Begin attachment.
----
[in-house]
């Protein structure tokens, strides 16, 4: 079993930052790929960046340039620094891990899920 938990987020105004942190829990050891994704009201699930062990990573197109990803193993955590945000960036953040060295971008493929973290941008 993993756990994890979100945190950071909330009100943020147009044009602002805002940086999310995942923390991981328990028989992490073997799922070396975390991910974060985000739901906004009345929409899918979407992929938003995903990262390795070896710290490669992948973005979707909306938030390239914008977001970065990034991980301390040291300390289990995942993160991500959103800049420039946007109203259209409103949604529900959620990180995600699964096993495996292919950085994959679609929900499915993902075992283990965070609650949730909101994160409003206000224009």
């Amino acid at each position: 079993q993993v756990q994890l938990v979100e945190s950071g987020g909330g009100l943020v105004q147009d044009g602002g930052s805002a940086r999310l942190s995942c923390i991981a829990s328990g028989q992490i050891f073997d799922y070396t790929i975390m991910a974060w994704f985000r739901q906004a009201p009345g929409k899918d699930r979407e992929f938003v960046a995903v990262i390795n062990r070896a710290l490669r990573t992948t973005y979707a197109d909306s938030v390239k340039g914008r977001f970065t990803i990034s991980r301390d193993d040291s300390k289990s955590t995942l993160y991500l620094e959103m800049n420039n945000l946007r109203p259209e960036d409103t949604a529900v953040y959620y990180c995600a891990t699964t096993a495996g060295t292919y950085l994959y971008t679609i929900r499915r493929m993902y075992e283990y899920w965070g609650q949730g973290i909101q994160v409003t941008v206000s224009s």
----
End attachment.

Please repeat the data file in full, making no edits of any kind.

[in-house]
């Protein structure tokens, strides 16, 4: 079993930052790929960046340039620094891990899920 938990987020105004942190829990050891994704009201699930062990990573197109990803193993955590945000960036953040060295971008493929973290941008 993993756990994890979100945190950071909330009100943020147009044009602002805002940086999310995942923390991981328990028989992490073997799922070396975390991910974060985000739901906004009345929409899918979407992929938003995903990262390795070896710290490669992948973005979707909306938030390239914008977001970065990034991980301390040291300390289990995942993160991500959103800049420039946007109203259209409103949604529900959620990180995600699964096993495996292919950085994959679609929900499915993902075992283990965070609650949730909101994160409003206000224009």
């Amino acid at each position: 079993q993993v756990q994890l938990v979100e945190s950071g987020g909330g009100l943020v105004q147009d044009g602002g930052s805002a940086r999310l942190s995942c923390i991981a829990s328990g028989q992490i050891f073997d799922y070396t790929i975390m991910a974060w994704f985000r739901q906004a009201p009345g929409k899918d699930r979407e992929f938003v960046a995903v990262i390795n062990r070896a710290l490669r990573t992948t973005y979707a197109d909306s938030v390239k340039g914008r977001f970065t990803i990034s991980r301390d193993d040291s300390k289990s955590t995942l993160y991500l620094e959103m800049n420039n945000l946007r109203p259209e960036d409103t949604a529900v953040y959620y990180c995600a891990t699964t096993a495996g060295t292919y950085l994959y971008t679609i929900r499915r493929m993902y075992e283990y899920w965070g609650q949730g973290i909101q994160v409003t941008v206000s224009s």